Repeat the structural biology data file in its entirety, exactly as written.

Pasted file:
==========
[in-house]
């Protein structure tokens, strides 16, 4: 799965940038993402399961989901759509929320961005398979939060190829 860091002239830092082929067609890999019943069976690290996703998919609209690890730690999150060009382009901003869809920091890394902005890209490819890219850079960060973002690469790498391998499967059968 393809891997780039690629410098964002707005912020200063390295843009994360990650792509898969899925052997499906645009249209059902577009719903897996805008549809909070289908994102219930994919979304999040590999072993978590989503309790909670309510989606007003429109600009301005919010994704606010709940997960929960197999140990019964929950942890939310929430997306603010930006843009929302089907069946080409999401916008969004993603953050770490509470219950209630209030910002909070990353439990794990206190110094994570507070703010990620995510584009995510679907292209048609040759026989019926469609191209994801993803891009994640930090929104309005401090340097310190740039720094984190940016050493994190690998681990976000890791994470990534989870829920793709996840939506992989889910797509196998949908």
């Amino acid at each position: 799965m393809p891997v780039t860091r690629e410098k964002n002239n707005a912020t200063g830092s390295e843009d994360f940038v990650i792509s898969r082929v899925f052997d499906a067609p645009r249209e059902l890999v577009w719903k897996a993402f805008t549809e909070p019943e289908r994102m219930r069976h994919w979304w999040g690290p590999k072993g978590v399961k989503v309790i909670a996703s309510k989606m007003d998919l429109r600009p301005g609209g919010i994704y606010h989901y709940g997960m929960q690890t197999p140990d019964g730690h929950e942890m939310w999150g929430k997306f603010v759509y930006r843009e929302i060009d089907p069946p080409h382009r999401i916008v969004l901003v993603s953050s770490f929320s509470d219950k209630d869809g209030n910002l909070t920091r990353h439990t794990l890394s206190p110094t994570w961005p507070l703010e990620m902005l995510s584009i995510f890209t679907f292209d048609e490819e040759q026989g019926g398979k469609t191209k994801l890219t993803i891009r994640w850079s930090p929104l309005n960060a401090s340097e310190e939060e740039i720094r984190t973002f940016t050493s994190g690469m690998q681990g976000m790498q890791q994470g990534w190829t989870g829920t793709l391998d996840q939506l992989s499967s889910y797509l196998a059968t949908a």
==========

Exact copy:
[in-house]
């Protein structure tokens, strides 16, 4: 799965940038993402399961989901759509929320961005398979939060190829 860091002239830092082929067609890999019943069976690290996703998919609209690890730690999150060009382009901003869809920091890394902005890209490819890219850079960060973002690469790498391998499967059968 393809891997780039690629410098964002707005912020200063390295843009994360990650792509898969899925052997499906645009249209059902577009719903897996805008549809909070289908994102219930994919979304999040590999072993978590989503309790909670309510989606007003429109600009301005919010994704606010709940997960929960197999140990019964929950942890939310929430997306603010930006843009929302089907069946080409999401916008969004993603953050770490509470219950209630209030910002909070990353439990794990206190110094994570507070703010990620995510584009995510679907292209048609040759026989019926469609191209994801993803891009994640930090929104309005401090340097310190740039720094984190940016050493994190690998681990976000890791994470990534989870829920793709996840939506992989889910797509196998949908």
């Amino acid at each position: 799965m393809p891997v780039t860091r690629e410098k964002n002239n707005a912020t200063g830092s390295e843009d994360f940038v990650i792509s898969r082929v899925f052997d499906a067609p645009r249209e059902l890999v577009w719903k897996a993402f805008t549809e909070p019943e289908r994102m219930r069976h994919w979304w999040g690290p590999k072993g978590v399961k989503v309790i909670a996703s309510k989606m007003d998919l429109r600009p301005g609209g919010i994704y606010h989901y709940g997960m929960q690890t197999p140990d019964g730690h929950e942890m939310w999150g929430k997306f603010v759509y930006r843009e929302i060009d089907p069946p080409h382009r999401i916008v969004l901003v993603s953050s770490f929320s509470d219950k209630d869809g209030n910002l909070t920091r990353h439990t794990l890394s206190p110094t994570w961005p507070l703010e990620m902005l995510s584009i995510f890209t679907f292209d048609e490819e040759q026989g019926g398979k469609t191209k994801l890219t993803i891009r994640w850079s930090p929104l309005n960060a401090s340097e310190e939060e740039i720094r984190t973002f940016t050493s994190g690469m690998q681990g976000m790498q890791q994470g990534w190829t989870g829920t793709l391998d996840q939506l992989s499967s889910y797509l196998a059968t949908a």